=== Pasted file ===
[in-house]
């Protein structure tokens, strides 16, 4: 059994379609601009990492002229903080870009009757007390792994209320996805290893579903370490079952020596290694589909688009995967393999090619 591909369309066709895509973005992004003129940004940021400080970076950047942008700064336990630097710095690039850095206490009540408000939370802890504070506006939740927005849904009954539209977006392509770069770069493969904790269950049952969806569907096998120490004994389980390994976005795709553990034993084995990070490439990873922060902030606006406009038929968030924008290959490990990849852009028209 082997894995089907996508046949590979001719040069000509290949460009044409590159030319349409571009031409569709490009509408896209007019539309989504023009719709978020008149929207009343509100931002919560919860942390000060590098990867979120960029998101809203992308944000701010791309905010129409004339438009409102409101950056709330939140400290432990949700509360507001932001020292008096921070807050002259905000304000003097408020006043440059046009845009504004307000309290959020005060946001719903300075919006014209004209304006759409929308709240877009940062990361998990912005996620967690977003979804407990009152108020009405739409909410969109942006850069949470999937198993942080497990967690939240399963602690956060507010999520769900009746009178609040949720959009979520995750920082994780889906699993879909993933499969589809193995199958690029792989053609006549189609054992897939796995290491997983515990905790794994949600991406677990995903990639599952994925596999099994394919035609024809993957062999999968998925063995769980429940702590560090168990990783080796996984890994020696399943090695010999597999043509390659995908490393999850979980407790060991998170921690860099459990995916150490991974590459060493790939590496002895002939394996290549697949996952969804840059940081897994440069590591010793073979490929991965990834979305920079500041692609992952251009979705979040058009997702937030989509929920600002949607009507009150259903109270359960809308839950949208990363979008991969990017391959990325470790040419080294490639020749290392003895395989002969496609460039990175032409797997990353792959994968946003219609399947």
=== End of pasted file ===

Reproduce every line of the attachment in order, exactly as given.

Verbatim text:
[in-house]
């Protein structure tokens, strides 16, 4: 059994379609601009990492002229903080870009009757007390792994209320996805290893579903370490079952020596290694589909688009995967393999090619 591909369309066709895509973005992004003129940004940021400080970076950047942008700064336990630097710095690039850095206490009540408000939370802890504070506006939740927005849904009954539209977006392509770069770069493969904790269950049952969806569907096998120490004994389980390994976005795709553990034993084995990070490439990873922060902030606006406009038929968030924008290959490990990849852009028209 082997894995089907996508046949590979001719040069000509290949460009044409590159030319349409571009031409569709490009509408896209007019539309989504023009719709978020008149929207009343509100931002919560919860942390000060590098990867979120960029998101809203992308944000701010791309905010129409004339438009409102409101950056709330939140400290432990949700509360507001932001020292008096921070807050002259905000304000003097408020006043440059046009845009504004307000309290959020005060946001719903300075919006014209004209304006759409929308709240877009940062990361998990912005996620967690977003979804407990009152108020009405739409909410969109942006850069949470999937198993942080497990967690939240399963602690956060507010999520769900009746009178609040949720959009979520995750920082994780889906699993879909993933499969589809193995199958690029792989053609006549189609054992897939796995290491997983515990905790794994949600991406677990995903990639599952994925596999099994394919035609024809993957062999999968998925063995769980429940702590560090168990990783080796996984890994020696399943090695010999597999043509390659995908490393999850979980407790060991998170921690860099459990995916150490991974590459060493790939590496002895002939394996290549697949996952969804840059940081897994440069590591010793073979490929991965990834979305920079500041692609992952251009979705979040058009997702937030989509929920600002949607009507009150259903109270359960809308839950949208990363979008991969990017391959990325470790040419080294490639020749290392003895395989002969496609460039990175032409797997990353792959994968946003219609399947």